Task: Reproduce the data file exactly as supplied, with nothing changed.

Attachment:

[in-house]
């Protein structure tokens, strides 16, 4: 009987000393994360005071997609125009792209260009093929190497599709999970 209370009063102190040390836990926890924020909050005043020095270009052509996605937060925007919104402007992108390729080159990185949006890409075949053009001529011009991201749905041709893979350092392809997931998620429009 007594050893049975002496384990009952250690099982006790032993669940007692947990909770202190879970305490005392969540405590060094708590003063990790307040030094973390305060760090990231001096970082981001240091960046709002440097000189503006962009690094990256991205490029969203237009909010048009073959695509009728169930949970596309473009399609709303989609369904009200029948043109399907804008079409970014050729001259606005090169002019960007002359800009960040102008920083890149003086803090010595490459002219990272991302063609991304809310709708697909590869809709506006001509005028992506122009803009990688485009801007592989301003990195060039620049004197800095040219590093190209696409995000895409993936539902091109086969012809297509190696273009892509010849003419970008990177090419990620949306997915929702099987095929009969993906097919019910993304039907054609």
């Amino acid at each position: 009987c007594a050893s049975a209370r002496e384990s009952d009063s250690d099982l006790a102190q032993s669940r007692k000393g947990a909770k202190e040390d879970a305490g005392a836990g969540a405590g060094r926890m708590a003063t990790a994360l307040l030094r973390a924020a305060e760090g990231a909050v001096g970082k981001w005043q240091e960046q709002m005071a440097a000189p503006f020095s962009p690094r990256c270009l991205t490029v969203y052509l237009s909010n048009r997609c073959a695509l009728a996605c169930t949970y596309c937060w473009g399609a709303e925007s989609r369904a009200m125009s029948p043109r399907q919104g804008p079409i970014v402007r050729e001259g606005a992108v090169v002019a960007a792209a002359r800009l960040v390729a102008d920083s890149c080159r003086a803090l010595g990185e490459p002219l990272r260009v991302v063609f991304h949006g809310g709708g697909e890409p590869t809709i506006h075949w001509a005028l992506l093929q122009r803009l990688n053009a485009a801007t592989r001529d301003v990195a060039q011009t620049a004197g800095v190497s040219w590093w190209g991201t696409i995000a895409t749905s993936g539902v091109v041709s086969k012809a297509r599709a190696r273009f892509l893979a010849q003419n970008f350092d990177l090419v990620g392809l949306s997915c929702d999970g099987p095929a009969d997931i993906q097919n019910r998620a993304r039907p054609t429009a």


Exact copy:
[in-house]
């Protein structure tokens, strides 16, 4: 009987000393994360005071997609125009792209260009093929190497599709999970 209370009063102190040390836990926890924020909050005043020095270009052509996605937060925007919104402007992108390729080159990185949006890409075949053009001529011009991201749905041709893979350092392809997931998620429009 007594050893049975002496384990009952250690099982006790032993669940007692947990909770202190879970305490005392969540405590060094708590003063990790307040030094973390305060760090990231001096970082981001240091960046709002440097000189503006962009690094990256991205490029969203237009909010048009073959695509009728169930949970596309473009399609709303989609369904009200029948043109399907804008079409970014050729001259606005090169002019960007002359800009960040102008920083890149003086803090010595490459002219990272991302063609991304809310709708697909590869809709506006001509005028992506122009803009990688485009801007592989301003990195060039620049004197800095040219590093190209696409995000895409993936539902091109086969012809297509190696273009892509010849003419970008990177090419990620949306997915929702099987095929009969993906097919019910993304039907054609």
């Amino acid at each position: 009987c007594a050893s049975a209370r002496e384990s009952d009063s250690d099982l006790a102190q032993s669940r007692k000393g947990a909770k202190e040390d879970a305490g005392a836990g969540a405590g060094r926890m708590a003063t990790a994360l307040l030094r973390a924020a305060e760090g990231a909050v001096g970082k981001w005043q240091e960046q709002m005071a440097a000189p503006f020095s962009p690094r990256c270009l991205t490029v969203y052509l237009s909010n048009r997609c073959a695509l009728a996605c169930t949970y596309c937060w473009g399609a709303e925007s989609r369904a009200m125009s029948p043109r399907q919104g804008p079409i970014v402007r050729e001259g606005a992108v090169v002019a960007a792209a002359r800009l960040v390729a102008d920083s890149c080159r003086a803090l010595g990185e490459p002219l990272r260009v991302v063609f991304h949006g809310g709708g697909e890409p590869t809709i506006h075949w001509a005028l992506l093929q122009r803009l990688n053009a485009a801007t592989r001529d301003v990195a060039q011009t620049a004197g800095v190497s040219w590093w190209g991201t696409i995000a895409t749905s993936g539902v091109v041709s086969k012809a297509r599709a190696r273009f892509l893979a010849q003419n970008f350092d990177l090419v990620g392809l949306s997915c929702d999970g099987p095929a009969d997931i993906q097919n019910r998620a993304r039907p054609t429009a």